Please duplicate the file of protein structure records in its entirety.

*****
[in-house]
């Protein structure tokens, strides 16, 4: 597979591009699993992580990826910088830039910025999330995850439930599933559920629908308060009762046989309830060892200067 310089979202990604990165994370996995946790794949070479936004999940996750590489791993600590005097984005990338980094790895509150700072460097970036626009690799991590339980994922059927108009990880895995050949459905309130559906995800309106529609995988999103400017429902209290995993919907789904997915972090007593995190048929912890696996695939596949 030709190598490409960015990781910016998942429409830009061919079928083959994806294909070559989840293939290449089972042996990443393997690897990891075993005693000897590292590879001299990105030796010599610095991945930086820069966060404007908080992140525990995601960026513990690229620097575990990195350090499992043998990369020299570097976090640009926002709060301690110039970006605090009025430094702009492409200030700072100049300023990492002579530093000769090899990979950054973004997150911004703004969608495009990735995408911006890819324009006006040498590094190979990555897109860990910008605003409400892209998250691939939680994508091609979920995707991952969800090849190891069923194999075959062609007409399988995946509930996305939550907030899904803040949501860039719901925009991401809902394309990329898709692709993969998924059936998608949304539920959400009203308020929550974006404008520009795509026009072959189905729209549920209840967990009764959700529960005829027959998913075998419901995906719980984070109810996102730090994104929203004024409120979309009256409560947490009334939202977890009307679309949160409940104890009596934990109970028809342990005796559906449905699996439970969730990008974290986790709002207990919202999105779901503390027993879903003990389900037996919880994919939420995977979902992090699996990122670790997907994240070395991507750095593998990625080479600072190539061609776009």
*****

[in-house]
């Protein structure tokens, strides 16, 4: 597979591009699993992580990826910088830039910025999330995850439930599933559920629908308060009762046989309830060892200067 310089979202990604990165994370996995946790794949070479936004999940996750590489791993600590005097984005990338980094790895509150700072460097970036626009690799991590339980994922059927108009990880895995050949459905309130559906995800309106529609995988999103400017429902209290995993919907789904997915972090007593995190048929912890696996695939596949 030709190598490409960015990781910016998942429409830009061919079928083959994806294909070559989840293939290449089972042996990443393997690897990891075993005693000897590292590879001299990105030796010599610095991945930086820069966060404007908080992140525990995601960026513990690229620097575990990195350090499992043998990369020299570097976090640009926002709060301690110039970006605090009025430094702009492409200030700072100049300023990492002579530093000769090899990979950054973004997150911004703004969608495009990735995408911006890819324009006006040498590094190979990555897109860990910008605003409400892209998250691939939680994508091609979920995707991952969800090849190891069923194999075959062609007409399988995946509930996305939550907030899904803040949501860039719901925009991401809902394309990329898709692709993969998924059936998608949304539920959400009203308020929550974006404008520009795509026009072959189905729209549920209840967990009764959700529960005829027959998913075998419901995906719980984070109810996102730090994104929203004024409120979309009256409560947490009334939202977890009307679309949160409940104890009596934990109970028809342990005796559906449905699996439970969730990008974290986790709002207990919202999105779901503390027993879903003990389900037996919880994919939420995977979902992090699996990122670790997907994240070395991507750095593998990625080479600072190539061609776009």